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The In-Vanity Of It All

There’s little to report these days here at Angie’s Roost (aka…casa de Colby & Angie).  Mostly because our house is looking alot like this these days:

That’s our hallway floor COMPLETELY covered in drywall dust.  We’re currently in the middle of a massive mudding/sanding expedition in both our second floor and first floor hallways, and also in the dining room.  We’re getting closer to the end but there’s still a ways to go before the priming and painting can occur.  It wouldn’t be so bad but we’re quickly learning that old houses come with no right angles and nothing level resulting in lots of necessary mud.  Thus, sanding/mudding is 100 times more difficult!  It also doesn’t help that we both HATE sanding/mudding (I’m the sander and Colby is the mudder) so we only work in one to two hour increments.  I know we should just spend an afternoon and hammer out the whole thing but it’s best for our relationship that we don’t since we both get uber grumpy and mad after a couple of hours working.  More from this never ending project later once my hands regain feeling from all the sandpaper usage.

To keep our sanity, we started planning out our bathroom vanity.  We haven’t had a real vanity in over a year so it’s high time we got rolling on that project.  We originally wanted to find a dresser at a yard sale or thrift store that we could convert into a bathroom vanity but after a year of searching with no success, we gave up on that option.  We decided to build our own vanity and had a few ideas for it, depending on what we chose for the vanity top.  One option was to install a stone top so we hopped in the car and headed down to a local shop, Qualey Granite in Veazie, to see what they had for options and price it out.  We needed about a 48″ x 24″ slab which would cost us about $430 if we installed it ourselves.  Because it was a smaller size we needed to use a remnant, which is a leftover from another person’s kitchen counter project.  We searched through all the remnants but didn’t really find anything that jumped out at us.  There were a few white slabs that were okay but if we’re spending $430 for a vanity top we better love it!  So scratch that idea.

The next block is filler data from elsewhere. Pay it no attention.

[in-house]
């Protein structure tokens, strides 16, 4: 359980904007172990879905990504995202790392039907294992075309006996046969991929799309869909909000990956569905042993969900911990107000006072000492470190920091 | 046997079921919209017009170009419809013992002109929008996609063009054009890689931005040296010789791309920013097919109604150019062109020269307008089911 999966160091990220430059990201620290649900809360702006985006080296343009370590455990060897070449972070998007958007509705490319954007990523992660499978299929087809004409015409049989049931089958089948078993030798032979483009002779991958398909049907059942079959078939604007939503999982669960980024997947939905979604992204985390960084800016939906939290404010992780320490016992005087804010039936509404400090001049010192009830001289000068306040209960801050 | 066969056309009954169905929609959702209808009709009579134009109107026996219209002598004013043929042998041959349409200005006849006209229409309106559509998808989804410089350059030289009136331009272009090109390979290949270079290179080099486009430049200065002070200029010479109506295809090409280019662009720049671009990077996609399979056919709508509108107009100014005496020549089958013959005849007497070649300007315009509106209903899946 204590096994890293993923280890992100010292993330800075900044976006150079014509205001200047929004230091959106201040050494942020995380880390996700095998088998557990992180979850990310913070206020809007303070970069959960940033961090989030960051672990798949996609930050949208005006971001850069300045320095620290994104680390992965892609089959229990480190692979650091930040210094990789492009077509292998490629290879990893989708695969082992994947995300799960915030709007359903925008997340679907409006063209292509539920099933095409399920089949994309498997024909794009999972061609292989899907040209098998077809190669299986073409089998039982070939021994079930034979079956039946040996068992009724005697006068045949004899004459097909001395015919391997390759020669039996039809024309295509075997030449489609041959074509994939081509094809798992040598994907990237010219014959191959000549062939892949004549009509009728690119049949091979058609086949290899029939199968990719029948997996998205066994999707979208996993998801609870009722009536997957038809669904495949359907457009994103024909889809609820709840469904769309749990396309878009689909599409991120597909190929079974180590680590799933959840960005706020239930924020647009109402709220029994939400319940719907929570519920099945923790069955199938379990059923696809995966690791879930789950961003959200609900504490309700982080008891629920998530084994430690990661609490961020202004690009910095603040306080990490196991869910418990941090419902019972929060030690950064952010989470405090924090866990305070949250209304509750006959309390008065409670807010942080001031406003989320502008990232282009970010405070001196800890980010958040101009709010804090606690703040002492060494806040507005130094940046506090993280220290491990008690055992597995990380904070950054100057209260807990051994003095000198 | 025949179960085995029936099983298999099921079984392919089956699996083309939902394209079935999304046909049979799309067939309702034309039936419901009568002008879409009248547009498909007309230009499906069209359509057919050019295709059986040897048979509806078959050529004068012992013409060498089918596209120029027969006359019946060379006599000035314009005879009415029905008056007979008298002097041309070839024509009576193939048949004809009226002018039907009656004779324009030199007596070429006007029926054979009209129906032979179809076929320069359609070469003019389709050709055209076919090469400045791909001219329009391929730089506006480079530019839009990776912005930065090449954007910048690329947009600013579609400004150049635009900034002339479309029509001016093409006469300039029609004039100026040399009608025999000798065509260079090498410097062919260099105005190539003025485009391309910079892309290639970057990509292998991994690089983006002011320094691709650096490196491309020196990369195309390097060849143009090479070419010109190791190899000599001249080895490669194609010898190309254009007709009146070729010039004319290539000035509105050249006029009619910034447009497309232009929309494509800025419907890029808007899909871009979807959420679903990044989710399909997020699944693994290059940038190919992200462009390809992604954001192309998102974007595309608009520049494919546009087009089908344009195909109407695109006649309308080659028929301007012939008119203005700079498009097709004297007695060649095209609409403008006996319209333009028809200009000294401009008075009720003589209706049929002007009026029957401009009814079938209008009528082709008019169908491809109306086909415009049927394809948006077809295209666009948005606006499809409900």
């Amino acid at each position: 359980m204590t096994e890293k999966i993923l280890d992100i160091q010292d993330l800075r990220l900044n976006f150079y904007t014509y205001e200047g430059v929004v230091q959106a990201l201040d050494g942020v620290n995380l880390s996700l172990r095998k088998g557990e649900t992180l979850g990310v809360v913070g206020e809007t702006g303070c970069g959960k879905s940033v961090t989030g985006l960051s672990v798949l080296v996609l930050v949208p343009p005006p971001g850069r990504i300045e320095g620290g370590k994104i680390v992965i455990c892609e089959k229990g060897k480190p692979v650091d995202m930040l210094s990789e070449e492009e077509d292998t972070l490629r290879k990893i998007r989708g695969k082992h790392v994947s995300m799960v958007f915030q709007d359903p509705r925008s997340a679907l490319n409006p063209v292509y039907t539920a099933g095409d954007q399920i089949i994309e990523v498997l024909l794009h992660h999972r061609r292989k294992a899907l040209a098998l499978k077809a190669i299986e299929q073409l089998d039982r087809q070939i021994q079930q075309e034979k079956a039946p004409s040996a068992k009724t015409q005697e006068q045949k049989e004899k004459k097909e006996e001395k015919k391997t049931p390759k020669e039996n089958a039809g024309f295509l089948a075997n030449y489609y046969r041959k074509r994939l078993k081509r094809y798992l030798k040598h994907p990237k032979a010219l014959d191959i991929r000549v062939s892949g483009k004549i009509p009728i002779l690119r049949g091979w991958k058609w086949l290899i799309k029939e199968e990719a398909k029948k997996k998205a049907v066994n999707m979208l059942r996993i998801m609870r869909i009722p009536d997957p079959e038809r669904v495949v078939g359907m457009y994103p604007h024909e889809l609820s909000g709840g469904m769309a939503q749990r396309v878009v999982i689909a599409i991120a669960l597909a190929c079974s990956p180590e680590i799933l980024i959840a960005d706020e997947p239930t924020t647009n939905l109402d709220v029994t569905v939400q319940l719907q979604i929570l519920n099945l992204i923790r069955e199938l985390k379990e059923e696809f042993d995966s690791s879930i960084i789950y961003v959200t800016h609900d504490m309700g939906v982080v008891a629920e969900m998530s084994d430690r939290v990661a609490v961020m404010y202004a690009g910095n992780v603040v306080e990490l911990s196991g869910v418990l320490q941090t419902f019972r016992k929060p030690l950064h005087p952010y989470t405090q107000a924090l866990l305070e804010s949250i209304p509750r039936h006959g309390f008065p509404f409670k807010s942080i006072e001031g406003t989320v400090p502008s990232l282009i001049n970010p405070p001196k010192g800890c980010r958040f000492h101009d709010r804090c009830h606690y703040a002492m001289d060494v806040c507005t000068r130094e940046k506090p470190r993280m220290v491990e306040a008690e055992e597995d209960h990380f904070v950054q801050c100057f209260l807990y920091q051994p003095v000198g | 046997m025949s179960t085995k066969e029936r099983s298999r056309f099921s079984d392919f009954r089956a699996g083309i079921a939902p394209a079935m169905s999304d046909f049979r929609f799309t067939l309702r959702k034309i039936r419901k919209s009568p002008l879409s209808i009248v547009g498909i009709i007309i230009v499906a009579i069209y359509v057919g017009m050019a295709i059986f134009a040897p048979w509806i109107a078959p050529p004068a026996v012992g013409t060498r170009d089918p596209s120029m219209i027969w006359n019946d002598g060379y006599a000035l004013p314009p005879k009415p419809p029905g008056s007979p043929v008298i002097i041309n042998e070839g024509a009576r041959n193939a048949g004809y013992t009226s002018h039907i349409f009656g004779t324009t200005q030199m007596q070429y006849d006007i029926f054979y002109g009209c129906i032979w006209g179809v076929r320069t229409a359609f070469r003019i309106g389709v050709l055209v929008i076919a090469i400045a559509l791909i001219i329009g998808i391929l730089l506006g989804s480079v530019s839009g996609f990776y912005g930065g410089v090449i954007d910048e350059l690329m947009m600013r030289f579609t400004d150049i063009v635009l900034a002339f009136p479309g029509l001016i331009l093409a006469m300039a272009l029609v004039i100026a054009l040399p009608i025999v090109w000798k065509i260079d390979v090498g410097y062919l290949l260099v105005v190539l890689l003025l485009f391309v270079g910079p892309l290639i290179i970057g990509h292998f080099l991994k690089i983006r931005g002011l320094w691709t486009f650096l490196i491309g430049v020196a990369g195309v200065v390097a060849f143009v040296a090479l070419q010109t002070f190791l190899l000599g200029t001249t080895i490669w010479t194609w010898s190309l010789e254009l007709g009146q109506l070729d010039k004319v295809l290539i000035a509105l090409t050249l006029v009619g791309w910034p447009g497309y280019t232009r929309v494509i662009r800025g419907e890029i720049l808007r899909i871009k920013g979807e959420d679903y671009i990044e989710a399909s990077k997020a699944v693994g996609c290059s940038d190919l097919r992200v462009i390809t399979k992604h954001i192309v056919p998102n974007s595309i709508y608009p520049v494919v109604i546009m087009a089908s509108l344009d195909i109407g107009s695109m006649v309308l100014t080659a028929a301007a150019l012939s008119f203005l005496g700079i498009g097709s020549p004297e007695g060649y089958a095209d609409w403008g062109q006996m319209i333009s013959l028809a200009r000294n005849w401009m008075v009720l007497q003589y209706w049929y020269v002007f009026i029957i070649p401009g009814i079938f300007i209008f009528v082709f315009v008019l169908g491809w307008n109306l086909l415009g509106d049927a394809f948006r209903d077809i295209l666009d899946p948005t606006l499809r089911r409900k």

I kind of gave up on the vanity project momentarily and started to work on refinishing the bathroom mirror since it is all kinds of ugly.  After picking out my spray paint at Lowes I went over to the tile section to visit some glass mosaic tile that I had fallen in love with a few months ago.  They’re square glass mosaic tiles in a light aqua color that I thought would make an amazing vanity top.  I had actually gone so far as to buy a few squares back in April to test them out with the bright yellow wall color in the bathroom.  They were a perfect fit color wise but I still returned them since I wasn’t ready to make the purchase & commitment just yet.  We were still in an undecided state on what we wanted to do for a bathroom vanity.  But during my Sunday afternoon visitation I found them on clearance.  On CLEARANCE!  I took that as a sign that we were meant to bring these tiles home and design the vanity around them.  I ran home, measured, well Colby measured since I’m not so good at spatial relations type stuff, I’m much better at make it pretty stuff.  I ran back to Lowes and picked up 10 tiles for a whopping $27.90 which is a HUGE difference from the $430 price tag for stone.  Granted we still have to buy the rest of our materials (plywood, grout, adhesive) but it’s still going to cost significantly less than stone.  The tiles were on clearance for $2.79, down from $4.98.  They were originally inexpensive compared to similar products because they’re recycled glass tiles, but a savings is a savings.  Without further ado, here are the tiles for our to be built bathroom vanity: